The Innovation Statement

The Innovation Statement: a new mindset for an era of ambiguity

Australia needs a significant shift in ideology when it comes to promoting innovation and entrepreneurialism, both essential to long-term economic growth. The Innovation Statement made by the Prime Minister yesterday was important to signify this inherent requirement to shift perspective in relation to our country’s future and welcome an ‘ideas boom’.  A more agile culture, a more nimble government and more tolerance towards risk, to capture but a few of the messages, aligns strongly with the business agenda.

Innovation is needed within organisations to create opportunities and differentiators for products and services by collaborating effectively and pushing boundaries in thinking. One commentator in the Australian Financial Review called yesterday’s statement the first intelligent set of policy initiatives to boost the innovation ecosystem that we’ve seen from government, noting that the real test now for Malcolm Turnbull will be how quickly he can turn these interdependent policy initiatives into law to create the ‘Ideas Boom’ that he spoke about. Part of the opportunity for businesses is to adopt a more entrepreneurial approach in the collective leadership mindset, one that is open to new ideas and accepts failure as a potential outcome and encourages debate and discussion.

Innovation and The Implementation of Change

Another key message relates to the link between innovation and risk, which is often a fundamental challenge towards the implementation of change.  As Ben Schulz, co-founder of Bastion Cycles, comments in The Sydney Morning Herald, innovation is really about managing risk.  He says “To have an idea is easy, to implement it is all about how much are you willing to risk to get it to market.” In reality, there is often a requirement upon leaders to make decisions in spite of a lack of cohesive information and in short timeframes. A willingness to take risks is central to agile leadership particularly given new priorities are emerging driven by an environment of complexity, uncertainty and rapid digital transformation.

Inevitably there will be questions about this announcement including the scale of investment and scope of impact.  However, one of the pillars of the Innovation Statement, and arguably the real call to action, is inspiration. Putting aside the skepticism, it is clear that the government is seeking to define a new leadership agenda and one that is weighted towards opportunity, change and creativity.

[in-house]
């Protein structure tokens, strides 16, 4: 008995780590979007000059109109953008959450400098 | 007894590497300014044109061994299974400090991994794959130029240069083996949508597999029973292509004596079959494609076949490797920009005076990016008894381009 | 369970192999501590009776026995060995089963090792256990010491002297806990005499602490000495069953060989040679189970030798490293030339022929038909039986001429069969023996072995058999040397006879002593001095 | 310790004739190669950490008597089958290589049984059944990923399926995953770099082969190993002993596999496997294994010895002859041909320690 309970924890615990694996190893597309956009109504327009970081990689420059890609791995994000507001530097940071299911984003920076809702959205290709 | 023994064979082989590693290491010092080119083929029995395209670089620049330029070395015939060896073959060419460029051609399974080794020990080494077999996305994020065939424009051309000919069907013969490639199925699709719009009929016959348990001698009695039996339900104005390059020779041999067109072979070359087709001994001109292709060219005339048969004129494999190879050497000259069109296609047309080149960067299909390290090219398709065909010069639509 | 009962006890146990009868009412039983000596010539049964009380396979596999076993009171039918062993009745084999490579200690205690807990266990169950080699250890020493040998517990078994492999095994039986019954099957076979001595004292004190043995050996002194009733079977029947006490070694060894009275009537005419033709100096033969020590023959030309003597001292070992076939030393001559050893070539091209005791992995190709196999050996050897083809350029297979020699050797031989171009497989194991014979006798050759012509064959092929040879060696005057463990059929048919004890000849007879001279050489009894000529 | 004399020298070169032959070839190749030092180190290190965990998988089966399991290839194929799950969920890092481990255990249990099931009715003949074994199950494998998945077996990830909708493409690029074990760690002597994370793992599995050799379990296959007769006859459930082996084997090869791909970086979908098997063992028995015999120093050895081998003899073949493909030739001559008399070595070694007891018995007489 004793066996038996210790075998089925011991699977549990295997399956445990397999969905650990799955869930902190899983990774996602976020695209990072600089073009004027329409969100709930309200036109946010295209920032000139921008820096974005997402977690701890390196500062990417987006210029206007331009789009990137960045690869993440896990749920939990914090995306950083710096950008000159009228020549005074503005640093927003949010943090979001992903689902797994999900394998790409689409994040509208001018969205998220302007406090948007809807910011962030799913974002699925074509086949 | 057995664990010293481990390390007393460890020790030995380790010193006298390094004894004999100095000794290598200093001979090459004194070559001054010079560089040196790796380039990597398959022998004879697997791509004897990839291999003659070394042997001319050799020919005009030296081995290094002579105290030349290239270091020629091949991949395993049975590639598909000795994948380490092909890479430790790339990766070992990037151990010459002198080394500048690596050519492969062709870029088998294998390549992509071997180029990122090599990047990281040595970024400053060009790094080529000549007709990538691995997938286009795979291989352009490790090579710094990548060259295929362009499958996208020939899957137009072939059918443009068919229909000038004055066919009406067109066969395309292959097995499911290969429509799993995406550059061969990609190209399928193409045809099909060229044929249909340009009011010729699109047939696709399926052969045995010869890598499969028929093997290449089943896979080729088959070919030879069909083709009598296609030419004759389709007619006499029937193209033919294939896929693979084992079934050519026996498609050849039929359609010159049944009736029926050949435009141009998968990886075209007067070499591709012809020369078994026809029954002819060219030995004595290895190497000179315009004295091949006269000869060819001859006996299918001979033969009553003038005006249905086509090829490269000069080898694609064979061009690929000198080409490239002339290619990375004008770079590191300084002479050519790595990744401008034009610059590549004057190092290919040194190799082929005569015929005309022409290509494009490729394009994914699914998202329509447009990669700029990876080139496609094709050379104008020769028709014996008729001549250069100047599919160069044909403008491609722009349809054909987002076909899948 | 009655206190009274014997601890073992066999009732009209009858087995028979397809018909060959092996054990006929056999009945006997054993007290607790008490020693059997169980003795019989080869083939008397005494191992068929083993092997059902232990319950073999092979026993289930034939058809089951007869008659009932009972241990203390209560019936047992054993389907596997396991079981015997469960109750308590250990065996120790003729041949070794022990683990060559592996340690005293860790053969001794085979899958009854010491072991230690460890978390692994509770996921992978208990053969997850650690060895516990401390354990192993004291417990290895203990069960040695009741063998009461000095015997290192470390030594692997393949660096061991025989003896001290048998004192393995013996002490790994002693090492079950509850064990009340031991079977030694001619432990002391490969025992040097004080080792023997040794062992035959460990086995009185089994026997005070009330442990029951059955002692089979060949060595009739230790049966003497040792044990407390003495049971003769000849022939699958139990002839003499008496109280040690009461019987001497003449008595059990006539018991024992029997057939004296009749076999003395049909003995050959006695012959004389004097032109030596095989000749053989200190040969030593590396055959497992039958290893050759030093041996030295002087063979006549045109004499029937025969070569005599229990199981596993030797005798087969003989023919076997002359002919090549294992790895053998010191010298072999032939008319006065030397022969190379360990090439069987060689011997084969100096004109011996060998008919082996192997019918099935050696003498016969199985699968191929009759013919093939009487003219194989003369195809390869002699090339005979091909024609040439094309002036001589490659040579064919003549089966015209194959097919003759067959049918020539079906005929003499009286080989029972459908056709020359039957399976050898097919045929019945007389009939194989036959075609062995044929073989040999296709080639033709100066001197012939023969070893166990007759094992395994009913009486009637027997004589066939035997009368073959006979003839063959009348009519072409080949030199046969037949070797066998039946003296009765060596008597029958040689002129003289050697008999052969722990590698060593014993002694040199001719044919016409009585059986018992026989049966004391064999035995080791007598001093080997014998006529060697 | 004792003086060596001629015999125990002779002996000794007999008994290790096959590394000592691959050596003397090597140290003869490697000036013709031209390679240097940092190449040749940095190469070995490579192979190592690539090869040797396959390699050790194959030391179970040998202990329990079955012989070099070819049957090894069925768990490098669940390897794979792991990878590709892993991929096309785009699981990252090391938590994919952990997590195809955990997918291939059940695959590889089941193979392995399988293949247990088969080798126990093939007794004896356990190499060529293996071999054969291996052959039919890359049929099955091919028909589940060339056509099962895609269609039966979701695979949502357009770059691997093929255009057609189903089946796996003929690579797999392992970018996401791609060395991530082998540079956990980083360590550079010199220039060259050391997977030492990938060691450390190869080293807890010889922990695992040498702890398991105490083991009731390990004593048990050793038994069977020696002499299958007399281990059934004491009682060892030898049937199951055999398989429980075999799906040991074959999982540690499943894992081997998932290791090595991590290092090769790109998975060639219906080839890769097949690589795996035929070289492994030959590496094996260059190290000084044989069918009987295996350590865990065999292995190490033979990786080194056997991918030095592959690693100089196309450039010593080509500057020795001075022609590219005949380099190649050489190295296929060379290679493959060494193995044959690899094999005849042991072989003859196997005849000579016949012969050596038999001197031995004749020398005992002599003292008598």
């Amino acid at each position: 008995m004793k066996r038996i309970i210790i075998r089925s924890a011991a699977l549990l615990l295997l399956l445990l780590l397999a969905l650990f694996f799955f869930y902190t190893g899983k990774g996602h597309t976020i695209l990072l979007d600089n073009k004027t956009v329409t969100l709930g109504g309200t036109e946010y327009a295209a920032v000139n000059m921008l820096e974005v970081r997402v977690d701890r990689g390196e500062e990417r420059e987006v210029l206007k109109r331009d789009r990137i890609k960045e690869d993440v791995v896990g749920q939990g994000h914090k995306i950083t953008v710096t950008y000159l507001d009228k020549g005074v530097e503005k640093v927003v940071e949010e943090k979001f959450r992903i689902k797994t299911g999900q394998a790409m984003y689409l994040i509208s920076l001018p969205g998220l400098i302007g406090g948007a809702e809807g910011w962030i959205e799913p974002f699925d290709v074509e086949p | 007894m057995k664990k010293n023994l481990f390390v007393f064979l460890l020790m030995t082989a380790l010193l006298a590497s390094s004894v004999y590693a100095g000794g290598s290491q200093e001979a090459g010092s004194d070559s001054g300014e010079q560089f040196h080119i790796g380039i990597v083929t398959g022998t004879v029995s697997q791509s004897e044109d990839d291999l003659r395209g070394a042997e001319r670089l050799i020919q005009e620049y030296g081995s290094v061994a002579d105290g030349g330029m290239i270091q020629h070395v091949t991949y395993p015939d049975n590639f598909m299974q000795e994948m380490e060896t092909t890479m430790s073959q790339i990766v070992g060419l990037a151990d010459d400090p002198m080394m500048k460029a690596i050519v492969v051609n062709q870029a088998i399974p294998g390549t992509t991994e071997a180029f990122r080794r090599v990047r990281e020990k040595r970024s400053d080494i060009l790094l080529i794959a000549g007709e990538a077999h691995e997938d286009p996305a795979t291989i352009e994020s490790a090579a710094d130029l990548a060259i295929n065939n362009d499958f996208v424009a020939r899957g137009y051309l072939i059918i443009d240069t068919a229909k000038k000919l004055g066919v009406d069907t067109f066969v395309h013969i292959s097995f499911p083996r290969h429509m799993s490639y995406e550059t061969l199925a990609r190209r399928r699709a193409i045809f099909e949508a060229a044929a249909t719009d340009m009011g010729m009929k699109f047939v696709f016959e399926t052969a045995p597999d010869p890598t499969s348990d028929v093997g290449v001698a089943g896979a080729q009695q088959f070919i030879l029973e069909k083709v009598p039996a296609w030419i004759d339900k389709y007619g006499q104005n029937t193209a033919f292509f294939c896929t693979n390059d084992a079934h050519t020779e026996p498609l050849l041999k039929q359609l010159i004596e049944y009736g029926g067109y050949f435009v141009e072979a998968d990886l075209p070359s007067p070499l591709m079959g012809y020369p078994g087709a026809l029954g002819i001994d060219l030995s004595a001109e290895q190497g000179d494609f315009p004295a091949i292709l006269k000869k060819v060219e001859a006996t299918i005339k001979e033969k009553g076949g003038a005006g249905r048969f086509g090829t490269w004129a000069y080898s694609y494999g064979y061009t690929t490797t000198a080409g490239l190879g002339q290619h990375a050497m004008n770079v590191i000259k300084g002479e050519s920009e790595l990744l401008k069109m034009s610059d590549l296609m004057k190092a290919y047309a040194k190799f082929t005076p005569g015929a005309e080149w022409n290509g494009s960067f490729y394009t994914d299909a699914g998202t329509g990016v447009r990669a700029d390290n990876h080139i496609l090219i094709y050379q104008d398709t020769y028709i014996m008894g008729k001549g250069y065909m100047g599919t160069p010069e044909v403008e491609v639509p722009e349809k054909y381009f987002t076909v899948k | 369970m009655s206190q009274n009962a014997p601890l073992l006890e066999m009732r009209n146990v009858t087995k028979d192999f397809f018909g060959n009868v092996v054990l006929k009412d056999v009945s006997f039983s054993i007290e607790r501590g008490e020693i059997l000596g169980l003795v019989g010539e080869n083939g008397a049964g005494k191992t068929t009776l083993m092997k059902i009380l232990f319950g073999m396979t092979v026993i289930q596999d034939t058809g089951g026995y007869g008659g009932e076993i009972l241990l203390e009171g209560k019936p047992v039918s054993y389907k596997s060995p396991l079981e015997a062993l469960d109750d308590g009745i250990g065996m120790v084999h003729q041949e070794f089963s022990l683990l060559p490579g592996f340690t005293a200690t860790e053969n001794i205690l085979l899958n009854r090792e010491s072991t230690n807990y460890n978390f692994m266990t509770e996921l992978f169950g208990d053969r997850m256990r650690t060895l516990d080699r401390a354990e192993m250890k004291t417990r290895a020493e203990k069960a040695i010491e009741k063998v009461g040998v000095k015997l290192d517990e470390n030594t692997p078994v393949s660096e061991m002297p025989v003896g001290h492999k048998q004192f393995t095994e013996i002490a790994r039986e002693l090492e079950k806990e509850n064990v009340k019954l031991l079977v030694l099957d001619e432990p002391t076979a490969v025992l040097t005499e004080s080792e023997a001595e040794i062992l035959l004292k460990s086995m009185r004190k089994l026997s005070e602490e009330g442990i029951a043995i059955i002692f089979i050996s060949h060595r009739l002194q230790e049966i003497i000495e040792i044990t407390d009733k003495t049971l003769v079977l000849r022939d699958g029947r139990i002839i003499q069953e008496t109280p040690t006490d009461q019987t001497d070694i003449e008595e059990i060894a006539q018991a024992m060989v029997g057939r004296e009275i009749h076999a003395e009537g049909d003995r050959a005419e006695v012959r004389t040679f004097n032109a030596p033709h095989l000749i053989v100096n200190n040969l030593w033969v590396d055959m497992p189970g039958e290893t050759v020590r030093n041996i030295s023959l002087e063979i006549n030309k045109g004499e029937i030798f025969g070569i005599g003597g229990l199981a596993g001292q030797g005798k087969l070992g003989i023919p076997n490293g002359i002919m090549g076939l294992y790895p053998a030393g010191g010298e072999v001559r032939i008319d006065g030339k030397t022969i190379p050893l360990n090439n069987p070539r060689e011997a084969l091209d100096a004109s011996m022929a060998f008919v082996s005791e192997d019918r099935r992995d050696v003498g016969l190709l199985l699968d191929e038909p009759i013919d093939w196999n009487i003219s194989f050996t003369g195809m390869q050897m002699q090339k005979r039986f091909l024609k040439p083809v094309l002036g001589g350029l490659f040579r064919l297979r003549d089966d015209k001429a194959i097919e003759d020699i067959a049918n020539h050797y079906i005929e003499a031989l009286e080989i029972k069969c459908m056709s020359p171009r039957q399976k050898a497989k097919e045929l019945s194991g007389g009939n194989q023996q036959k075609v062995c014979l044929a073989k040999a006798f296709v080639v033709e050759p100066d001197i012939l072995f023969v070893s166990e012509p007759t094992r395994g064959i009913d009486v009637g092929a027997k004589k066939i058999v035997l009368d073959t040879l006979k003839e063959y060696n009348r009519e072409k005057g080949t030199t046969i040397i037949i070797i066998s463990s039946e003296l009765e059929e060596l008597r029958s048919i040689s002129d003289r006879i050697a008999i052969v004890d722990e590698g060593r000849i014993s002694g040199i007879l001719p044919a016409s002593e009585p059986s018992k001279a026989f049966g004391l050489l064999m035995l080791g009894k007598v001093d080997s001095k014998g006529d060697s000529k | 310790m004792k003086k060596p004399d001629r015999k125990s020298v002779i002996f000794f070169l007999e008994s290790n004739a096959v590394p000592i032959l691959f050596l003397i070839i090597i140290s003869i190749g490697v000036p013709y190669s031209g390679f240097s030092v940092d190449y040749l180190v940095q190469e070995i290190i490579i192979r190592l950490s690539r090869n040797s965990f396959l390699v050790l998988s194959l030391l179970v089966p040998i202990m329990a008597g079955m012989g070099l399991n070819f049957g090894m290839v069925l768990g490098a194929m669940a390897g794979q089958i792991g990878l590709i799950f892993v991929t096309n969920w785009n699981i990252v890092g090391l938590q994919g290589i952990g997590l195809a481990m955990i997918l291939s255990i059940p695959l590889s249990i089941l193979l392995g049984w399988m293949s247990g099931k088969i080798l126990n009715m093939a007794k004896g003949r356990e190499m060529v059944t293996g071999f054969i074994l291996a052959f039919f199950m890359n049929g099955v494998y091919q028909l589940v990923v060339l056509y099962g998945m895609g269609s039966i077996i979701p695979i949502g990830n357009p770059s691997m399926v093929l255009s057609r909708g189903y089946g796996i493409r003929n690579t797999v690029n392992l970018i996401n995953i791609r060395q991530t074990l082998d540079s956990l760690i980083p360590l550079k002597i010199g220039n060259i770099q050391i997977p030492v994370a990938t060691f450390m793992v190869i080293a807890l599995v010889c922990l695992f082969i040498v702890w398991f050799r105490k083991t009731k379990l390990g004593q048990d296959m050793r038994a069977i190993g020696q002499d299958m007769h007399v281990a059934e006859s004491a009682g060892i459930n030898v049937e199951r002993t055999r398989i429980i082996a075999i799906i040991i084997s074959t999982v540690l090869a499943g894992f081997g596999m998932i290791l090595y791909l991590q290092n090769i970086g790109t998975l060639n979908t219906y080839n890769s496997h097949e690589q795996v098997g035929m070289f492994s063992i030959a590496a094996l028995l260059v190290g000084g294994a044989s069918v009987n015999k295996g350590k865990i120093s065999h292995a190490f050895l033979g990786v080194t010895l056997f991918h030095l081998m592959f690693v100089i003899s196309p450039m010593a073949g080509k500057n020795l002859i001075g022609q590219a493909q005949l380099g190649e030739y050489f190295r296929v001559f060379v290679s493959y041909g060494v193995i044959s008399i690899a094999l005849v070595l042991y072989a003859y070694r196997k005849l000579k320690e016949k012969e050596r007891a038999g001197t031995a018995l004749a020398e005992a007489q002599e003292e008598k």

Leadership and Innovation

As advisors on change and leadership, this statement is a ‘sit back and think’ moment for leaders.  Ensure that you initiate discussions with your team on the culture you want to create and really engage your workforce around a discussion on innovation. Take a step back and challenge your own thinking to ensure that you have the discussion and feedback processes in place to ensure that all of your people have an opportunity to contribute. Formal or informal, the conversation needs to start, and now!  And remember, be agile and willing to change tack on the way – there is no silver bullet, but there are opportunities in ambiguity.


Performance Management

Performance management is an act of leadership, not a system.

Performance management has become one of the most pivotal features of organisational development in their pursuit of growth – and also one of the most controversial. A system, or not depending on your viewpoint, it is a strategic agenda where organisations often struggle between the balance of process versus engagement, and the end result is often a less than empowering experience for all parties involved. Whether it be a two-way dialogue, 360-degree feedback, online performance management or outsourced systems, chances are that as leaders’ we have all considered new ways of ‘doing’ performance management, often time and time again.  So much of the true value of performance management gets lost in this analytical aspect and the opportunity for organisations to actually drive results plays second fiddle.

The Disadvantage of Systemising Performance Management

Unfortunately, the systematisation of performance management has evolved in tandem with the increase in employment legislation in the workplace. We manage performance formally, at least in part, in order to ensure we can tick the boxes if something goes wrong.  In fact, we tend to evolve the ‘system’ because we need to ensure compliance and effectively manage risk, in as much as we like to ensure that our core products and services are up-to-date with current trends.  The paradox is that performance management is often the one big statement towards proactive, structured people development in an HR strategy, but at the cost of absorbing these compliance issues and creating cumbersome workloads, leading to confusion.  As a result, we have lost the art of what improving performance is meant to be about as a result of an overly systematised approach.

Role of Leaders in Developing Performance

Performance excellence through people will drive success and build the cultural DNA of an organisation. These are real differentiators and it absolutely starts with an engaged, focused and motivated workforce.  Developing performance is an act of leadership that needs to be imparted from everyone responsible for a team; the word management is misleading.  The real need in performance discussions is to provide ensuring clarity of vision and purpose and to deliver constructive, ongoing feedback.

Tips for getting the most value out of the discussion include:

  • A discussion! It is not a ‘tick and flick’ process
  • Develop leaders as coaches and equip them with skills of delivering constructive feedback in multiple scenarios;
  • Engage with employees about performance management to encourage buy-in and personal ownership of their role in the process – it is a two-way dialogue;
  • Remember that performance management is really about reflection and discussion, so keep this at the centre of the process, rather than the latest ‘trend’;